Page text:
our story

Natural Change has been at least 20 years in the making. This is the story of its evolution from an experience on a mountain to an internationally recognised, proven and unique approach to leadership.


glacierapronPhase 1: The Ecology of Adventure

In 1996 Dave Key had an incredibly powerful experience of being part of nature while rock climbing in California. As a result, his life changed dramatically. He no longer saw the natural environment as a source of raw materials or as a hedonist’s playground – but as home. This led him to explore whether outdoor adventure experiences can be used to encourage people to live more sustainably – which has turned into a life-long journey.

His exploration resulted in his 2003 Master’s dissertation, The Ecology of Adventure. Drawing on his own research and experiences, and a large body of literature, mainly in psychology and education, he developed a unique model of learning. At around this time he also started working alongside psychotherapist Mary-Jayne Rust. Mary-Jayne and Dave combined their skills to bring psychological theories and psychotherapeutic techniques into sustainability education – a methodology which forms the bedrock of the Natural Change approach.

Another feature which still distinguishes Natural Change from all other approaches to education and training for sustainability, is the role of outdoor adventure experiences in creating conditions where participants realise, in ways that no amount of “book learning” can offer, our interdependency with the Earth. As a result they are naturally inspired to live out the social justice and lifestyle implications of this realisation – without feeling duty-bound, or morally obliged.

Dave subsequently established Footprint Consulting Ltd to apply his model to organisations to help them develop sustainability strategies and training programmes.

nc2011Phase 2: The Natural Change Project

Meanwhile staff at WWF-UK – part of the world’s largest environmental NGO – were growing increasingly frustrated that their successful pilot projects were not leading to fundamental, long-term change in the way the system works.

WWF therefore approached Footprint Consulting in 2008 to design a programme to catalyse and support leadership for sustainability aimed at people with leadership roles in Scottish society. They hoped they would be inspired to use their influence to change the system. The Natural Change Project was born.

At this point, psychotherapist Margaret Kerr joined Dave as the project’s co-facilitator. Margaret introduced some important new elements to Dave’s approach, including using a peer-superivision model for supporting facilitators as they work with their groups. She helped design some new activities used on the programmes and co-wrote several peer-reviewed research publications with Dave. In 2015 Margaret left Natural Change to focus on her private practice as a psychotherapist.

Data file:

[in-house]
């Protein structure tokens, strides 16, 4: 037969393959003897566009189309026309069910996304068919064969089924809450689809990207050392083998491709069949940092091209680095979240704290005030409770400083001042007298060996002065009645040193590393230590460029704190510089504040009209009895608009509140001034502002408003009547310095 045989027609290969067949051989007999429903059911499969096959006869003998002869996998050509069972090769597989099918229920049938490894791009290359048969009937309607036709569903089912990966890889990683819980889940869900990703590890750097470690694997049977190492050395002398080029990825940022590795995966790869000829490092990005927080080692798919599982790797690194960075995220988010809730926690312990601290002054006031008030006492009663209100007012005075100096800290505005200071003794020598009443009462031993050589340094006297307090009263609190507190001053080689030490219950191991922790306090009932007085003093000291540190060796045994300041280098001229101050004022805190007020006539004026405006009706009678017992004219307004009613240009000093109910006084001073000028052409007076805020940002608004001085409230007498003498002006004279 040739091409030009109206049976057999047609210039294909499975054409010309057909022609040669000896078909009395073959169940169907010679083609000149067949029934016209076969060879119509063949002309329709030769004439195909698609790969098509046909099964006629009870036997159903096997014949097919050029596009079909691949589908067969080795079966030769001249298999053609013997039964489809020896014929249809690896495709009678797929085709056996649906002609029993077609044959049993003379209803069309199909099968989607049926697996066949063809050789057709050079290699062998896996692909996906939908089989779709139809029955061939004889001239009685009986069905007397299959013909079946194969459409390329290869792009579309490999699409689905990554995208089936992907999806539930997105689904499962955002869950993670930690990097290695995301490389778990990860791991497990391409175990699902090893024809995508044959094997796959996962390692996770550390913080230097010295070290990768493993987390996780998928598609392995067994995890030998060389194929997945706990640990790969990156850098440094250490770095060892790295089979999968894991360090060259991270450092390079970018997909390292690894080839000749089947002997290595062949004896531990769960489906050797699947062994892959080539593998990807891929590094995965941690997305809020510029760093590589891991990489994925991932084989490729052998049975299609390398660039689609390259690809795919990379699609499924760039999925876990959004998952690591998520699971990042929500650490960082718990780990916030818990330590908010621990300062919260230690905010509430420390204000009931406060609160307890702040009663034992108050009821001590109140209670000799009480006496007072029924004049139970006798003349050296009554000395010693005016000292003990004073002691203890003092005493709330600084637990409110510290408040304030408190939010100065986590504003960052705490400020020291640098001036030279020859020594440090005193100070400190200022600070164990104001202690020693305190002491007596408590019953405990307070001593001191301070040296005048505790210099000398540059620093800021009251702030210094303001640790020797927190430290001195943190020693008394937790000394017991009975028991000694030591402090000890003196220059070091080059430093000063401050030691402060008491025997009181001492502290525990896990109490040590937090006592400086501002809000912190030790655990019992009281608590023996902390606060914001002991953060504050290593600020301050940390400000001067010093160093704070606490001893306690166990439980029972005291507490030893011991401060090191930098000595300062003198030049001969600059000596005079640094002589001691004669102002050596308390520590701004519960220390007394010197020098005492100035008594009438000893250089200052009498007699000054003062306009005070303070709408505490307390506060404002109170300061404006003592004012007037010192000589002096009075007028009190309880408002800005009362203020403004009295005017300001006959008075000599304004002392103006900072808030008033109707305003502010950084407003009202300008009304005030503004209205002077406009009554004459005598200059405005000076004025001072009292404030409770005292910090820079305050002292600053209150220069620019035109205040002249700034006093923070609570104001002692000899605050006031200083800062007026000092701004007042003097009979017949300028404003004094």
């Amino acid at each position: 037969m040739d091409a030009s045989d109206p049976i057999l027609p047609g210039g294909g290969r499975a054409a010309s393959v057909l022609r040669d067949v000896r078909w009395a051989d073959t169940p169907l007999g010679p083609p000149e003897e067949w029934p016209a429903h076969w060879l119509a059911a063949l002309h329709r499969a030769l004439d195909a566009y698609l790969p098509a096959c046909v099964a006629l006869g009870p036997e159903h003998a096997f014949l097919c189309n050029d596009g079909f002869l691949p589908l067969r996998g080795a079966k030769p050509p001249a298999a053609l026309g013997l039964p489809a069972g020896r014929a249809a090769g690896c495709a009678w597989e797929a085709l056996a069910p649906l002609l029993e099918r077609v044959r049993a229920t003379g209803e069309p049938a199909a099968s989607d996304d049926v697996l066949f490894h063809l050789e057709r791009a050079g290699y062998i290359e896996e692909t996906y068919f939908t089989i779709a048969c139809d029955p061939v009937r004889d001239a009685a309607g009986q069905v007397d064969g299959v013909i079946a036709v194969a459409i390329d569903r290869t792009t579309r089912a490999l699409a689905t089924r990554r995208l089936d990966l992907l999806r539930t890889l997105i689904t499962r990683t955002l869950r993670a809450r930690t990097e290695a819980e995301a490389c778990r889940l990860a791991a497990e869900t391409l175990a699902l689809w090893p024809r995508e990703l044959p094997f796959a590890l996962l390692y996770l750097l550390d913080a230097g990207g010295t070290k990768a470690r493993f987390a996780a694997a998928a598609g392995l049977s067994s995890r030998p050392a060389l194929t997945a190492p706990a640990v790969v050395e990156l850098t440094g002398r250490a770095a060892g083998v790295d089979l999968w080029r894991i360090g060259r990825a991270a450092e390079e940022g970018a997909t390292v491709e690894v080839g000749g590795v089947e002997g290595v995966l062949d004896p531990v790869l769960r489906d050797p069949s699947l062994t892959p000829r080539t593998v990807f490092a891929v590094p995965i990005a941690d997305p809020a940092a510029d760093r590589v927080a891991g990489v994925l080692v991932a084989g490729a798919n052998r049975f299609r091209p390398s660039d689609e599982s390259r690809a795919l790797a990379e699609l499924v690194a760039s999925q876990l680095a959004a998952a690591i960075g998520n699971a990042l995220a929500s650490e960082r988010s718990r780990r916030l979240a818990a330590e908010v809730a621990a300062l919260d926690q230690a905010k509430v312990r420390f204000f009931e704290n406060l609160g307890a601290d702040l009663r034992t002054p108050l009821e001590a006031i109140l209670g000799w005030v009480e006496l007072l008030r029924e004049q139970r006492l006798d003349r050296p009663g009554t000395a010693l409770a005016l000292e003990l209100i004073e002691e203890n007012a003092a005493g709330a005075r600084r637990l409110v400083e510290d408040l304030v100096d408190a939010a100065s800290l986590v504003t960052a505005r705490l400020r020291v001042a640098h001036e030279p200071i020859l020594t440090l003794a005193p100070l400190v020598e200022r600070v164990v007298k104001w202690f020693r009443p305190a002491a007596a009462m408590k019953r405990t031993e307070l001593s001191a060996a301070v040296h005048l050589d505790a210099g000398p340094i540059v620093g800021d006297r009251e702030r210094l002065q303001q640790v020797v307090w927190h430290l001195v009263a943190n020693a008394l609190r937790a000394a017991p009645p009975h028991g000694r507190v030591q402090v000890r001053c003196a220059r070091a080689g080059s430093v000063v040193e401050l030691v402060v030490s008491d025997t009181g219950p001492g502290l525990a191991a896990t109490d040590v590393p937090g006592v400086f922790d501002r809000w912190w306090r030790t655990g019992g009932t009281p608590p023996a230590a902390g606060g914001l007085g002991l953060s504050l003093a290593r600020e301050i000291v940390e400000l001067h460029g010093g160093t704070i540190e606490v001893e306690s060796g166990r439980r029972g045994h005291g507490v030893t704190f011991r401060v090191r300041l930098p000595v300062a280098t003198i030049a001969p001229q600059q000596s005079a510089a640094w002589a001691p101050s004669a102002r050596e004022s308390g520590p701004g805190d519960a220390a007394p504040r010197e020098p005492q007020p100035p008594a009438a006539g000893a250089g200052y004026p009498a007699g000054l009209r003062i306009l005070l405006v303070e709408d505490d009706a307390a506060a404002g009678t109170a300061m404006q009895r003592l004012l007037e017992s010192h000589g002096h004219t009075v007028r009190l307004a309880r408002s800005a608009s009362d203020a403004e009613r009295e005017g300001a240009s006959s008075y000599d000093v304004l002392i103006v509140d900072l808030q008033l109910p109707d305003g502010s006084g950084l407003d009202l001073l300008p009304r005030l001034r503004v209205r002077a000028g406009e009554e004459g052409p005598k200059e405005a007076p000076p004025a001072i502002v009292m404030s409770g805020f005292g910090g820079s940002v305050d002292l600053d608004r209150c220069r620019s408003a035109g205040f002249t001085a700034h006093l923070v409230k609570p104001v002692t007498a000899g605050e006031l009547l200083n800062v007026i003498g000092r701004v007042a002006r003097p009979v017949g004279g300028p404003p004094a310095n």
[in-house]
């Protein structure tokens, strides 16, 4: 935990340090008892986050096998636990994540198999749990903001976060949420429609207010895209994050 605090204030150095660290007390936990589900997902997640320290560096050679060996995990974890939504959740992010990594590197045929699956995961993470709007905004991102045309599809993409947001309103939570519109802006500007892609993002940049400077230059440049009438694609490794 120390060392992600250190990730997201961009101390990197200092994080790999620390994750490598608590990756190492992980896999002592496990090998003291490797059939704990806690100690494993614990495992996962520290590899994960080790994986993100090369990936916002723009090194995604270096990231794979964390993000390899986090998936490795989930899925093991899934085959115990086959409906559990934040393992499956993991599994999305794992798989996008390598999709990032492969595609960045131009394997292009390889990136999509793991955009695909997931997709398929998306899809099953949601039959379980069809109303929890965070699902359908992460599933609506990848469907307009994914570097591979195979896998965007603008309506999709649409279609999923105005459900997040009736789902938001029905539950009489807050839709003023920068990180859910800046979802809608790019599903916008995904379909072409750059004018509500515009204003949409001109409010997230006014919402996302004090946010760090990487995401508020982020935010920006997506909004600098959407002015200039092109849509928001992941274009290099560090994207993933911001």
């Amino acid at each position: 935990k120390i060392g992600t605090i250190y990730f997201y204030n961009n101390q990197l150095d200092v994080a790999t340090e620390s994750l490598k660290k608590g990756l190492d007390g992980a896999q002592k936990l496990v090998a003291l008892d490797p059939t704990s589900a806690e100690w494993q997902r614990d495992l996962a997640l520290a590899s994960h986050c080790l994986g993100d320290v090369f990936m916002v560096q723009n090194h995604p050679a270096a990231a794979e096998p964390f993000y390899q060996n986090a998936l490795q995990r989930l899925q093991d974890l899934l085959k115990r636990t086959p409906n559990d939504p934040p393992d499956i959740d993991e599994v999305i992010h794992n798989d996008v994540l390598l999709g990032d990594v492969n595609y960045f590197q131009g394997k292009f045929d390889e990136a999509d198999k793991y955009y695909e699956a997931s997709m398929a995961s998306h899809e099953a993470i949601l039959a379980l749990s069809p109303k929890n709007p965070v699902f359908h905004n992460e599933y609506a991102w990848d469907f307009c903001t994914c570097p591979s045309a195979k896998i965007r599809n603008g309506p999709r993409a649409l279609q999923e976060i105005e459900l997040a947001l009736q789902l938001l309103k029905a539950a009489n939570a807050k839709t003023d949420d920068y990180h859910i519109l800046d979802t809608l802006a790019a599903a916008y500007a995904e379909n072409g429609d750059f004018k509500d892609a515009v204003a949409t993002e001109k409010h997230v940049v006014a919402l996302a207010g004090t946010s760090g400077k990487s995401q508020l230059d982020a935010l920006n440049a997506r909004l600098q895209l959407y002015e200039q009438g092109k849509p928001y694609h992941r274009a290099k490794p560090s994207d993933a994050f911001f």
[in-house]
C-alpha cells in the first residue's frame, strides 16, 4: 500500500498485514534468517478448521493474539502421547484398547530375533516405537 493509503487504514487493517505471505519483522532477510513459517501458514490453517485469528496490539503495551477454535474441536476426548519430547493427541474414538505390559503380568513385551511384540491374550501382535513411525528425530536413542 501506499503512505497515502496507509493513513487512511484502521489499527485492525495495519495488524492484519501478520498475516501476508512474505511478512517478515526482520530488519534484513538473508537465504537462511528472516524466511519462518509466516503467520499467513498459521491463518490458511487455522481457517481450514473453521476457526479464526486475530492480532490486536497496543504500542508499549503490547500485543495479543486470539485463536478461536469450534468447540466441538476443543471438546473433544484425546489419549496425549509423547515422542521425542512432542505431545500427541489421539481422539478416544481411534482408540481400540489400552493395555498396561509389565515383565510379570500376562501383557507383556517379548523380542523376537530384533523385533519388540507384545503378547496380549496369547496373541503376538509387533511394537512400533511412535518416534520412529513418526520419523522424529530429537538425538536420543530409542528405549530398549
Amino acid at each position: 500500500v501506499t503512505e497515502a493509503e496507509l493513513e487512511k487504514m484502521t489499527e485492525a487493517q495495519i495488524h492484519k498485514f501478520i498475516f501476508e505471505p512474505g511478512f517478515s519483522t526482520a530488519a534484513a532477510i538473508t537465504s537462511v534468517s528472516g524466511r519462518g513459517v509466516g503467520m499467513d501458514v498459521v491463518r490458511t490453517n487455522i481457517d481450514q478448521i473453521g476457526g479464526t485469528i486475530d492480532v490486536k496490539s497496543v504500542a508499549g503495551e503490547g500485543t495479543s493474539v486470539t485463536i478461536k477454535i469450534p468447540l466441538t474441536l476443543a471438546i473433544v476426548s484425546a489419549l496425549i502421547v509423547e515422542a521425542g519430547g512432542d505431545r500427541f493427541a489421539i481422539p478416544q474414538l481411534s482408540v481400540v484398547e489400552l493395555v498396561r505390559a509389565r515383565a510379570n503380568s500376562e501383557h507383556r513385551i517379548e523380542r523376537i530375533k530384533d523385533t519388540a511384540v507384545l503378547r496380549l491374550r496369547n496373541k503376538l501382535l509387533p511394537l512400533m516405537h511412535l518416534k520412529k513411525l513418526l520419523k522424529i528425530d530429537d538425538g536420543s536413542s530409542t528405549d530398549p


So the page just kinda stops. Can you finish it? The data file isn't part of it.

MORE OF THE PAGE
Managed initially by Jules Weston and then by Morag Watson of WWF, the Natural Change Project worked with 18 people over 2008/09 and 2010/11. Inspired and supported by the project, participants were instrumental in embedding learning for sustainability in Scottish education policy and teaching standards.

Recognising some participant’s need for specialist support to take forward their ambitions, consultancy projects followed. The first, with participant Deborah Richardson-Webb, led to a major overhaul of the teaching programme in contemporary performance practice at the Royal Conservatoire of Scotland along Natural Change principles. The second, with participant Louise Macdonald, was funded by the Big Lottery and focussed on embedding Natural Change approaches into Youth Work practice. This was supported by Young Scot, which itself then went on to increase its focus on low carbon and nature-based issues in its work with young people.

Phase 3: Building capacity

The success of the two Natural Change Projects confirmed the approach had real potential. This success rested on two elements, not just Dave’s original model of learning but also on the strategy of working with people in positions of formal and informal leadership. It was this strategy that enabled the projects to influence real change beyond the individual participants – to shift culture and structures within organisations and in wider society.

To make the most of this potential Natural Change was established as an independent social enterprise and charitable foundation in 2012, led by Dave Key and Louise Macdonald respectively. The strategy was to develop a community of professional facilitators with the capacity to deliver across multiple sectors and geographical locations. To deliver the strategy the Introduction to Facilitating Natural Change programme was launched in 2012, eventually training over 100 people. The two year Natural Change Facilitator Training programme was then developed over 2013.

Phase 4: Launching a business

The Natural Change Facilitator Training programme ran between 2014 and 2016, with participants selected from business, public service, education, consultancy and outdoor education. They included facilitators whose work has been recognised by UNESCO for their contribution to education for sustainable development, international outdoor leaders and senior sustainability managers.

The Facilitator Training programme went far beyond training participants in the Natural Change approach. It also drew on the skills of the highly experienced participants to continue its evolution. Today the Natural Change team offer a range of services from one-off events through consultancy to leadership programmes.

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